1 – 31 October 2014
New South Wales

Australia’s dining scene is vibrant all year round but it reaches a peak in October, when chefs, restaurateurs and providores throughout New South Wales pull out all the stops to showcase the state’s gourmet offerings. The month is jam-packed with one-off dinners, fabulous breakfast, lunch and dessert deals, pop-up events, glamorous parties, kitchen-gardening workshops, food talks and night markets.

Reasons to attend

1. The Sydney Morning Herald Good Food Month is part of Australia’s largest food festival (companion events unfold in Brisbane in July, Canberra in October and Melbourne in November). Find out exactly where Australia’s cutting-edge cuisine is at by taste-testing your way around Sydney and the rest of the state.

2. One of Good Food Month’s most popular events is the Night Noodle Markets in Hyde Park North, in the city centre. Thousands of hungry people descend on the park over the course of the event to snack on authentic Asian hawker-style street food such as pork buns, pad thai, duck pancakes and Shanghai-style soup dumplings, accompanied by Australian wines. Our tip? Go early to avoid the queues and find the best open-air seat under the twinkling fairy lights.

3. Budget-friendly Let’s Do Lunch is a firm fixture on the Good Food Month calendar. Head into one of the city’s leading restaurants on a weekday to enjoy a gourmet lunch (with a glass of wine, beer or mineral water) at a bargain price.

4. Parramatta sits at the geographic heart of Sydney. Hop aboard a suburban train or the ferry service from Circular Quay to check out Parramatta Lanes – a festival event that transforms hidden spaces throughout Parramatta with the addition of multicultural food stalls, pop-up bars, musicians and site-specific installations over four days.

5. Australians love nothing more than a good barbecue – so what better way to kick off Good Food Month than with a little Barbecue Madness? See just how tasty barbecued meat can be when the tongs are wielded by Sydney’s brightest culinary talents.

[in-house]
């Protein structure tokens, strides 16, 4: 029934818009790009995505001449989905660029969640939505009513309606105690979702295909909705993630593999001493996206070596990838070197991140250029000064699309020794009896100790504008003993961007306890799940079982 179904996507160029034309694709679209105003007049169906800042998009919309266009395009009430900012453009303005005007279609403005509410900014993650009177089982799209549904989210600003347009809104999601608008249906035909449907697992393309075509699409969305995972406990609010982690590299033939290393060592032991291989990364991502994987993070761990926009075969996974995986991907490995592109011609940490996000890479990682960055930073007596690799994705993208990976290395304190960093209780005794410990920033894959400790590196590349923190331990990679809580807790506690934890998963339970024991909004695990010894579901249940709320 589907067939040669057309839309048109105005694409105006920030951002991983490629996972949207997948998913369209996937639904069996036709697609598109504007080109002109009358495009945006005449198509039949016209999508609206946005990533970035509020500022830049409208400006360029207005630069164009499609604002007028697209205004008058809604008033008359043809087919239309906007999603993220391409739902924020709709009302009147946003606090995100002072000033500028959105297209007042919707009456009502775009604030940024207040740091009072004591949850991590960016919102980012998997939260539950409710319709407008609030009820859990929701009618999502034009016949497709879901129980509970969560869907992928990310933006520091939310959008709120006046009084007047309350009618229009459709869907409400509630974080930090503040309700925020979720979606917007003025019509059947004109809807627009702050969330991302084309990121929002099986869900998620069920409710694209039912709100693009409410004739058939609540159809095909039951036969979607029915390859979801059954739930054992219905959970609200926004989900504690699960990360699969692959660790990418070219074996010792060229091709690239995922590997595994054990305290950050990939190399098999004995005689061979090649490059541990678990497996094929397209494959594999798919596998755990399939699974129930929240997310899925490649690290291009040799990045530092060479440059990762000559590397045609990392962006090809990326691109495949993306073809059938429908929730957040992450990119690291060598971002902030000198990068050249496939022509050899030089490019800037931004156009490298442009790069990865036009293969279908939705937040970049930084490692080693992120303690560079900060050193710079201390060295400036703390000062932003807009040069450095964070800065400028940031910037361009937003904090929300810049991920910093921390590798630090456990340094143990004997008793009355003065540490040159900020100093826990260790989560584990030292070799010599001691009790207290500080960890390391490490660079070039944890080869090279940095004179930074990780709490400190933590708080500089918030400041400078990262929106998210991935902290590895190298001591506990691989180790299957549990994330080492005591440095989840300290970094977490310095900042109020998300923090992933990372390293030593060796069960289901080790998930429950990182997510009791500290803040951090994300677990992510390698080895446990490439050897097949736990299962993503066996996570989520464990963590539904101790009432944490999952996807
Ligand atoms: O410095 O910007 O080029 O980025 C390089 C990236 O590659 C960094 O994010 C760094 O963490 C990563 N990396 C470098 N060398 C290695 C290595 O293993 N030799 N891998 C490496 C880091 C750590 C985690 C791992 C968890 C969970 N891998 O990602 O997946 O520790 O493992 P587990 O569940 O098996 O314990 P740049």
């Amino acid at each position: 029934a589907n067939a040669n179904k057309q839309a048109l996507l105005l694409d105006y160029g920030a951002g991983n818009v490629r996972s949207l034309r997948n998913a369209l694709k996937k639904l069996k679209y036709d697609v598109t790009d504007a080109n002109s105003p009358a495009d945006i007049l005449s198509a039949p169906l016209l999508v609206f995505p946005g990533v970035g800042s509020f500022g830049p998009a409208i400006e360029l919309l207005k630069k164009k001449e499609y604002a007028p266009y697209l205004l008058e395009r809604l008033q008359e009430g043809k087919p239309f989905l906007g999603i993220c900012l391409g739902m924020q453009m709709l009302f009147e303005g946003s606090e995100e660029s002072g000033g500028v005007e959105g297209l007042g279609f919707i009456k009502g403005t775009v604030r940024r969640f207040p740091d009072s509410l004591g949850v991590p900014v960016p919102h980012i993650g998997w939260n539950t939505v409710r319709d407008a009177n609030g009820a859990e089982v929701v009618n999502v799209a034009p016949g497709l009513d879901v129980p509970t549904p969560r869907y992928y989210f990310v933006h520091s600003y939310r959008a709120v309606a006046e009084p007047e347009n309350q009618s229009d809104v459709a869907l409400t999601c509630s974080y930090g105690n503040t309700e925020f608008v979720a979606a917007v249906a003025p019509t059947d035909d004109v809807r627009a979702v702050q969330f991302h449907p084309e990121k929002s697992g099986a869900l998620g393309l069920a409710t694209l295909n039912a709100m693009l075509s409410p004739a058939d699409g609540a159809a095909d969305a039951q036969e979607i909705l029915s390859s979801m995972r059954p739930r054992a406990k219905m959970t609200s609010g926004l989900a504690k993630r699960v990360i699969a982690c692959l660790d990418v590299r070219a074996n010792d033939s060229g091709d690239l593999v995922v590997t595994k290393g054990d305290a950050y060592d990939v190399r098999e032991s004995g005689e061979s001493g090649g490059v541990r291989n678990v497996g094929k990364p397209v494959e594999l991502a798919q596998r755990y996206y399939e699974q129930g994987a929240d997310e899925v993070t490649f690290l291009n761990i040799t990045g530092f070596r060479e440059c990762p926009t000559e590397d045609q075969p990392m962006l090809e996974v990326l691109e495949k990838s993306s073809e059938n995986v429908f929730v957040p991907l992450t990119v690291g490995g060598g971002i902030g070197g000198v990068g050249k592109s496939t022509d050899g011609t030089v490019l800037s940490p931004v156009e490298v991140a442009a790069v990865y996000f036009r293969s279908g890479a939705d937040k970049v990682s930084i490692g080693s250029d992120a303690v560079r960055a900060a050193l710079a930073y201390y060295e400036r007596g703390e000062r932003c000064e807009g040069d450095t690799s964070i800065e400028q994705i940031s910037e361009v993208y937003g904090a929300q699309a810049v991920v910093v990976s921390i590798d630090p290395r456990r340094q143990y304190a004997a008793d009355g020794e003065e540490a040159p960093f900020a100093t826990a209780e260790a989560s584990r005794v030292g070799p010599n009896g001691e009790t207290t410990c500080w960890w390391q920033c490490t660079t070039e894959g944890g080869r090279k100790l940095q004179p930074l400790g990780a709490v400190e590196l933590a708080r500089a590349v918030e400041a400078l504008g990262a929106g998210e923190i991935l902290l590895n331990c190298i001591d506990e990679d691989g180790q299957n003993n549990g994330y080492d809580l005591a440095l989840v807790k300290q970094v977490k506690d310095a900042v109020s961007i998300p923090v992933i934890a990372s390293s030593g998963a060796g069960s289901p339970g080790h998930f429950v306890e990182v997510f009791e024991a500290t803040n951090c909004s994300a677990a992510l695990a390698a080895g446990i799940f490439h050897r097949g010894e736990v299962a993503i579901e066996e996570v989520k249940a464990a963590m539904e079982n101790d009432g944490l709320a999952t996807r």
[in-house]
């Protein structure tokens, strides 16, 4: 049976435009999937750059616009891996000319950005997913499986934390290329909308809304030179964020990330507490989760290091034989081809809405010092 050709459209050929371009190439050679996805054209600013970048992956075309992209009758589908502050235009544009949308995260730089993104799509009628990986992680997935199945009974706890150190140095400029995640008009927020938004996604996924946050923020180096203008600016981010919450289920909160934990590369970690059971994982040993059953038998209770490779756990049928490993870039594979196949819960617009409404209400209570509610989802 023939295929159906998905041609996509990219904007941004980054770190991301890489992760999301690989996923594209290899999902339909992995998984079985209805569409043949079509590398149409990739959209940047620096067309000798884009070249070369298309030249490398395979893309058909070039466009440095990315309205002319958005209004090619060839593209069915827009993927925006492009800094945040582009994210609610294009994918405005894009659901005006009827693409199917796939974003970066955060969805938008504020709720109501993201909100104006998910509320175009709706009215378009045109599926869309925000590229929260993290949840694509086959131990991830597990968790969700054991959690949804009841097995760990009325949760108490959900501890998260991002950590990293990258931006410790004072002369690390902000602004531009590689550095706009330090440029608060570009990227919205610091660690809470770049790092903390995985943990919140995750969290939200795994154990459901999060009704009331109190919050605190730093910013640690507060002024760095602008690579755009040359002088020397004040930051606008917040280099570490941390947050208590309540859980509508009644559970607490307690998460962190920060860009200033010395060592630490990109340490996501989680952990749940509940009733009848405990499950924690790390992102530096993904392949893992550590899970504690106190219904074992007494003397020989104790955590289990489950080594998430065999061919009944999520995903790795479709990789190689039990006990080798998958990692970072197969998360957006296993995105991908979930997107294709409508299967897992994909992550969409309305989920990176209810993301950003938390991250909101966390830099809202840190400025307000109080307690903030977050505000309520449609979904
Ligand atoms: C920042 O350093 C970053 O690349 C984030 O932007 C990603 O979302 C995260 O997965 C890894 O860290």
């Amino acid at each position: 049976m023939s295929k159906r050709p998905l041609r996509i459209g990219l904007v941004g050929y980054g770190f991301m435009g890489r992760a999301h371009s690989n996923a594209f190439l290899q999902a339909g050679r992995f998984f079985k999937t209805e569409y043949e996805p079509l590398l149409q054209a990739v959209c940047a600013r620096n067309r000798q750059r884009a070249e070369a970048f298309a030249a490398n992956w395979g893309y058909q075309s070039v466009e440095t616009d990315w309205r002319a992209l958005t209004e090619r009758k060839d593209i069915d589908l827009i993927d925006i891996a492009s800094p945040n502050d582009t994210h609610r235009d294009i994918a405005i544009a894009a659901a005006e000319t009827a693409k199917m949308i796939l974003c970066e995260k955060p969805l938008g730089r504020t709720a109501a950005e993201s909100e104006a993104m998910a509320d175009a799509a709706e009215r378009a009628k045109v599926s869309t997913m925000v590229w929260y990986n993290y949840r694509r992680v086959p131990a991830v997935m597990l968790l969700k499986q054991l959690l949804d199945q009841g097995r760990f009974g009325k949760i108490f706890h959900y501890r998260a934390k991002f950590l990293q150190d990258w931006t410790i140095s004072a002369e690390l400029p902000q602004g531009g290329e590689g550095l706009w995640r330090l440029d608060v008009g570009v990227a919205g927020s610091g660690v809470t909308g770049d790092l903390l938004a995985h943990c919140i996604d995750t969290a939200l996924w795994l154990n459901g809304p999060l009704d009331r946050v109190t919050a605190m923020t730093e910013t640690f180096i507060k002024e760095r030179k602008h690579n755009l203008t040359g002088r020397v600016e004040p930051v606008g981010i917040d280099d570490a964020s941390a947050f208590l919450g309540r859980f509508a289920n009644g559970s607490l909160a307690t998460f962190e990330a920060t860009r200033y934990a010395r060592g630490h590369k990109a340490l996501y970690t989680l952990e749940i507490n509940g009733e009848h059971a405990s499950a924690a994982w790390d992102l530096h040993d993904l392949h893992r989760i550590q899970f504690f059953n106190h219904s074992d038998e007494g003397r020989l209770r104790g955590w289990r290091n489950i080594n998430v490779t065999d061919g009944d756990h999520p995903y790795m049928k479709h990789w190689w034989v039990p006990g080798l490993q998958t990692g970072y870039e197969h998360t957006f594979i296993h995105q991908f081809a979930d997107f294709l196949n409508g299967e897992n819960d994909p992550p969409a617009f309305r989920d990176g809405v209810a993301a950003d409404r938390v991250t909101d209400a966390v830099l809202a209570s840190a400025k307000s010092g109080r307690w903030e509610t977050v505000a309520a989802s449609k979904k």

6. Acknowledging that breakfast (or brekkie, as they say in Australia) is the new black, the festival’s event calendar now includes the Breakfast Club. Sydney’s top cafes offer special set-menu breakfasts on weekdays that include a cup of tea or coffee in the price.

7. Serious gourmets will keep Tuesdays free to partake in one of the festival’s famed Hats Off Dinners. That’s when the select few chefs who have earned a coveted hat (or two or three) in The Sydney Morning Herald Good Food Guide toss aside regular menus to cook up something really dazzling. Past dinners have paid homage to everything from the humble potato to Italian wedding feasts and the famed extravagance of Marie Antoinette.

8. Sometimes it’s difficult to satisfy late-night hunger pangs in Sydney – but not during October, when a diverse range of restaurants offer delicious snacks after 9pm as part of Good Food Month’s Supper Club. In 2013, these offerings included everything from make-your-own sushi and shallot pancake pizza with coconut tea to spicy crab sliders and camembert with port jam and ash-seasoned crackers.

What to look out for

Keep an eye out for events with international chefs who have flown in especially for the festival. Chef, restaurateur, TV personality and wildly successful cookbook author Yotam Ottolenghi – whose name is synonymous with adventurous food that uses Middle Eastern influences as a springboard –was a guest in 2014. Ottolenghi fronted a series of breakfasts, lunches and dinners as part of Good Food Month in both Sydney and Melbourne.

How to get there

Fly to Sydney and follow your nose to the nearest Good Food Month event. Many participating restaurants are clustered in the city centre and neighbouring suburbs such as Surry Hills, Darlinghurst and Paddington. For regional events in the Blue Mountains, Wollongong and Newcastle, hop aboard a train from Central Station.

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